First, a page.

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Hand-foot-and-mouth disease
Hand-foot-and-mouth disease


Hand, foot, and mouth disease on the soles
Hand, foot, and mouth disease on the soles


Hand, foot, and mouth disease on the hand
Hand, foot, and mouth disease on the hand


Hand, foot, and mouth disease on the foot
Hand, foot, and mouth disease on the foot


Hand, foot, and mouth disease - mouth
Hand, foot, and mouth disease - mouth


Hand, foot, and mouth disease on the foot
Hand, foot, and mouth disease on the foot


Hand-foot-mouth disease

Definition:

Hand-foot-mouth disease is a relatively common infection viral infection that usually begins in the throat.

A similar infection is herpangina .



Alternative Names:

Coxsackievirus infection



Causes, incidence, and risk factors:

Hand-foot-and-mouth disease (HFMD) is most commonly caused by coxsackievirus A16, a member of the enterovirus family.

The disease is not spread from pets, but it can be spread by person to person. You may catch it if you come into direct contact with nose and throat discharges, saliva, fluid from blisters, or the stools of an infected person. You are most contagious the first week you have the disease.

The time between infection and the development of symptoms is about 3 - 7 days.

The most important risk factor is age. The infection occurs most often in children under age 10, but can be seen in adolescents and occasionally adults. The outbreaks occur most often in the summer and early fall.



Symptoms:
  • Fever
  • Headache
  • Loss of appetite
  • Rash with very small blisters on hands, feet, and diaper area; may be tender or painful if pressed
  • Sore throat
  • Ulcers in the throat (including tonsils), mouth, and tongue


Signs and tests:

A history of recent illness and a physical examination, demonstrating the characteristic vesicles on the hands and feet, are usually sufficient to diagnose the disease.



Treatment:

There is no specific treatment for the infection other than relief of symptoms.

Treatment with antibiotics does not work and is not recommended. Over-the-counter medicines, such as acetaminophen (Tylenol) or ibuprofen can be used to treat fever. Aspirin should not be used in viral illnesses in children under age 12 years.

Salt water mouth rinses (1/2 teaspoon of salt to 1 glass of warm water) may be soothing if the child is able to rinse without swallowing. Make sure your child gets plenty of fluids. Extra fluid is needed when a fever is present. The best fluids are cold milk products. Many children refuse juices and sodas because their acid content causes burning pain in the ulcers.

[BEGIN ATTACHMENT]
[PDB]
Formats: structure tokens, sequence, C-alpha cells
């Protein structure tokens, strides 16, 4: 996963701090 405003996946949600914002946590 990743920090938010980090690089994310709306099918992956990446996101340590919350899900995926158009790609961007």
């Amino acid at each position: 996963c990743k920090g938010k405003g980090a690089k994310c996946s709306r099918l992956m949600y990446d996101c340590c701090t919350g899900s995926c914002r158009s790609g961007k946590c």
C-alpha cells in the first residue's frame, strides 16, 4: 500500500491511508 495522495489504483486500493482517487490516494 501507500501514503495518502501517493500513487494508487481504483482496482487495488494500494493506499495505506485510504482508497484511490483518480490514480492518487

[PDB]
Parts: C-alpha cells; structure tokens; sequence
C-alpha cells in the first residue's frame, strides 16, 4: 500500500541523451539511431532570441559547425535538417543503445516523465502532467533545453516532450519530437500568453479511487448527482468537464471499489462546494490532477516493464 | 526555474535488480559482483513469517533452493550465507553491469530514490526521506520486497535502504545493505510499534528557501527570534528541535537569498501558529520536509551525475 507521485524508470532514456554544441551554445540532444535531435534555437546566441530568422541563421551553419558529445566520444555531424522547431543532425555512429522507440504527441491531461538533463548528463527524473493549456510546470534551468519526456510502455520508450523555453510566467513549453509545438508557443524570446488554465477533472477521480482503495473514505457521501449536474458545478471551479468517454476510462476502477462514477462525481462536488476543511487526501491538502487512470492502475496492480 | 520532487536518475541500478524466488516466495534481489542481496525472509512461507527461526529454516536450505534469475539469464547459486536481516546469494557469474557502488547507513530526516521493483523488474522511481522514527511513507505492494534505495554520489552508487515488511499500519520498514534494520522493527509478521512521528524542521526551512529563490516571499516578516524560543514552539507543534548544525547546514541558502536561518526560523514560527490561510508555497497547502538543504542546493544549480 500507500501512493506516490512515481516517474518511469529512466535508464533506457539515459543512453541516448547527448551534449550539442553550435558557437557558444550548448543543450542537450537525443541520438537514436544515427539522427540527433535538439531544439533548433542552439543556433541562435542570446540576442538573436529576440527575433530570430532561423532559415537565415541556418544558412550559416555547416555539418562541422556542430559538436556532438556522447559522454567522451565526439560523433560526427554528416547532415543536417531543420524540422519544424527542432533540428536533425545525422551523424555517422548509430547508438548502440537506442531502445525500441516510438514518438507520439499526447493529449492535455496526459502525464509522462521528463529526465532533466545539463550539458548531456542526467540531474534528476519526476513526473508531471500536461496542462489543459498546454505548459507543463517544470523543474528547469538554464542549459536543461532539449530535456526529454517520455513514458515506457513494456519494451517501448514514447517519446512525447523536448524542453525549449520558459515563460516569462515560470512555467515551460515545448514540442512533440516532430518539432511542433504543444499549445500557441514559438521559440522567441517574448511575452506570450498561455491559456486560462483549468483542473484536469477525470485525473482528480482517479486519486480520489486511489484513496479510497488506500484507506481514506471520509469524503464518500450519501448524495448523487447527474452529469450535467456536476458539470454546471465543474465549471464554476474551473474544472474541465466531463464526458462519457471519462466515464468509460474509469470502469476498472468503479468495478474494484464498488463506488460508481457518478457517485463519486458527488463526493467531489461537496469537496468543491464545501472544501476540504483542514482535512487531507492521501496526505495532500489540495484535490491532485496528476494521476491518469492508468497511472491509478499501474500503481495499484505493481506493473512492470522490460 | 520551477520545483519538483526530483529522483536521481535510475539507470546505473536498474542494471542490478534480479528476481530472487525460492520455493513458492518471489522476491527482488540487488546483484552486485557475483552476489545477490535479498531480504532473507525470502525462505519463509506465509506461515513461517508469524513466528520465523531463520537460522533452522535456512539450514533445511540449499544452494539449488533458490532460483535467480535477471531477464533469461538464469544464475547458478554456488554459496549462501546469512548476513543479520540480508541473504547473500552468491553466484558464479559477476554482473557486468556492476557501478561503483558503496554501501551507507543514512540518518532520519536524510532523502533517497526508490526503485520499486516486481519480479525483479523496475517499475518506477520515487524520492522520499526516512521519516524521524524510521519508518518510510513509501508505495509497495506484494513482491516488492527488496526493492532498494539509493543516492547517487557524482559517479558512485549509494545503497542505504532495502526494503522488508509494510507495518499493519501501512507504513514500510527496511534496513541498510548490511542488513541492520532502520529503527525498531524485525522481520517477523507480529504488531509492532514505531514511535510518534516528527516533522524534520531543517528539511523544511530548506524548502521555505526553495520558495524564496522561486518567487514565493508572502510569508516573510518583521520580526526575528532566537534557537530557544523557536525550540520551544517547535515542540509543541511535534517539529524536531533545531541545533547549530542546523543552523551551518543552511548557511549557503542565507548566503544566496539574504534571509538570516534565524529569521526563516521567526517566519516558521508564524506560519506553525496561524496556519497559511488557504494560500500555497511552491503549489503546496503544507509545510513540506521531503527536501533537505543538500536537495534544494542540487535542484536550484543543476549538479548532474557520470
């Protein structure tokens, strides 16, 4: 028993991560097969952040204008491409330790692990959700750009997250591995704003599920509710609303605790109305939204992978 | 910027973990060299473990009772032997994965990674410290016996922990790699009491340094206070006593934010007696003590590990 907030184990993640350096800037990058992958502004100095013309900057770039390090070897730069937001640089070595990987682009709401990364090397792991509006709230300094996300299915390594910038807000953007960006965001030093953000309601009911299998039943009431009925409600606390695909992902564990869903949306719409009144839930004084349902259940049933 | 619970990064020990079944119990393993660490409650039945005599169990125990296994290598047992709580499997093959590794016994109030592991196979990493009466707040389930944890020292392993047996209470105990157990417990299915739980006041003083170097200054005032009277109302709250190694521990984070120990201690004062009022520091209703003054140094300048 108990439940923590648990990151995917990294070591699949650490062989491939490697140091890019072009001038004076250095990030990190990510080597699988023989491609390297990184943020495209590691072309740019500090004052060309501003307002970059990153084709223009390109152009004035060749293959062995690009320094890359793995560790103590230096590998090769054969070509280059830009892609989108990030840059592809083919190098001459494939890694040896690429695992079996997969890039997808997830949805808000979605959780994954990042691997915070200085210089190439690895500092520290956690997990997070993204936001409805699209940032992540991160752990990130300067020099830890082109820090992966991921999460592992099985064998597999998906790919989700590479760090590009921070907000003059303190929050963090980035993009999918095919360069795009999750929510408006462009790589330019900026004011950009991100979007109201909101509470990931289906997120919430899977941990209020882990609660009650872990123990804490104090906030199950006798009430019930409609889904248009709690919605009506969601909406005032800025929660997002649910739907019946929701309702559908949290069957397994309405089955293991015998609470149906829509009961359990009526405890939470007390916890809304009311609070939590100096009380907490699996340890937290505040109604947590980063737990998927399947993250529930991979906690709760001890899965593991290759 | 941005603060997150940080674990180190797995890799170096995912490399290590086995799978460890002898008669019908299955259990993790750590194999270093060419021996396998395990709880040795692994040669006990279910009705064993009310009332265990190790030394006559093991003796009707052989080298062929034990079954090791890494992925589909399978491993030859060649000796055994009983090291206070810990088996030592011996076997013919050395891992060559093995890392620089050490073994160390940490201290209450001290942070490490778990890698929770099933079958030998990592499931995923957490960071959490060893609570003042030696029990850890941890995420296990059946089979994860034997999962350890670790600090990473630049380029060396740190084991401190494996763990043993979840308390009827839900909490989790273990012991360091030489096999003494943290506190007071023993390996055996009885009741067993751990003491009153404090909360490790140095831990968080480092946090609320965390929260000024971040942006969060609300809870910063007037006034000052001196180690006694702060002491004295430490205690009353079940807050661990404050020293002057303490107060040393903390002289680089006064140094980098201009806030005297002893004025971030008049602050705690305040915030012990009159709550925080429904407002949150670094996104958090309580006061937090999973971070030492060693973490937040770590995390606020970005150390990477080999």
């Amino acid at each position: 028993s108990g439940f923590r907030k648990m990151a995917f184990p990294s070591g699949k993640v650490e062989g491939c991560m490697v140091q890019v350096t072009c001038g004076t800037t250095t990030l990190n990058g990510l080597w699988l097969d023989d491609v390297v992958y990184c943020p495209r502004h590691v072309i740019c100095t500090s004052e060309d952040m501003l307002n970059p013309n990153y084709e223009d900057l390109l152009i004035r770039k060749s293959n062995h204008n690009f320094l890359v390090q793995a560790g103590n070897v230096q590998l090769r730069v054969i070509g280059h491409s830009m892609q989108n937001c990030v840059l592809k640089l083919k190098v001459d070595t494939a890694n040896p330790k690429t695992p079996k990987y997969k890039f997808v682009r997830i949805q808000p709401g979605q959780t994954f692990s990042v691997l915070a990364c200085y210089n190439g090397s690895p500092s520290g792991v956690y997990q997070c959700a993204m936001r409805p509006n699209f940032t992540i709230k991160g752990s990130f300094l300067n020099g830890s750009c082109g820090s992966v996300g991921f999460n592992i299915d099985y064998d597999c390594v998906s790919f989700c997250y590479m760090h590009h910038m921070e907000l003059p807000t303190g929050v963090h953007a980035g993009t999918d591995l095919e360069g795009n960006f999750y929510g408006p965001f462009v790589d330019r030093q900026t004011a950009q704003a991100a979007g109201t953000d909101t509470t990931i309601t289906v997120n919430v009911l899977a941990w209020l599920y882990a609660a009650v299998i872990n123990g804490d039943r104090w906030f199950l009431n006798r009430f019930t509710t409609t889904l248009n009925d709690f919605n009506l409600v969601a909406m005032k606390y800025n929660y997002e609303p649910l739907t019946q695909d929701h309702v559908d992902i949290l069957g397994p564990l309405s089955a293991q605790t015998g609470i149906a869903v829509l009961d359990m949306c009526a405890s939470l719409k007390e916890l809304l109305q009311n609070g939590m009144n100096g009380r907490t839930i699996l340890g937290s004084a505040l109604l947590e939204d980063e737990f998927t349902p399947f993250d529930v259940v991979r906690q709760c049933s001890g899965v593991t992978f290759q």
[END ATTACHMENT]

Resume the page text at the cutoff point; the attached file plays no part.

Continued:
Support Groups:



Expectations (prognosis):

Generally, complete recovery occurs in 5 to 7 days.



Complications:

Calling your health care provider:

Call your health care provider if there are signs of complications, such as pain in neck or arms and legs. Emergency symptoms include convulsions.

You should also call if:

  • Medicine does not lower a high fever
  • Signs of dehydration occur:
    • Dry skin and mucus membranes
    • Weight loss
    • Irritability
    • Lethargy
    • Decreased or dark urine


Prevention:

Avoid contact with people with known illness. Always wash your hands well and often, especially if you are in contact with people who are sick.



References:

Abzug MJ. Nonpolio enteroviruses. In: Kliegman RM, Behrman RE, Jenson HB, Stanton BF, eds. Nelson Textbook of Pediatrics. 19th ed. Philadelphia, Pa: Saunders Elsevier; 2011:chap 242.

Habif TP. Exanthems and drug eruptions. In: Habif TP, ed. Clinical Dermatology. 5th ed. St. Louis, Mo: Mosby Elsevier; 2009:chap 14.




Review Date: 8/10/2012
Reviewed By: Linda J. Vorvick, MD, Medical Director and Director of Didactic Curriculum, MEDEX Northwest Division of Physician Assistant Studies, Department of Family Medicine, UW Medicine, School of Medicine, University of Washington. Also reviewed by David Zieve, MD, MHA, Medical Director, A.D.A.M. Health Solutions, Ebix, Inc.

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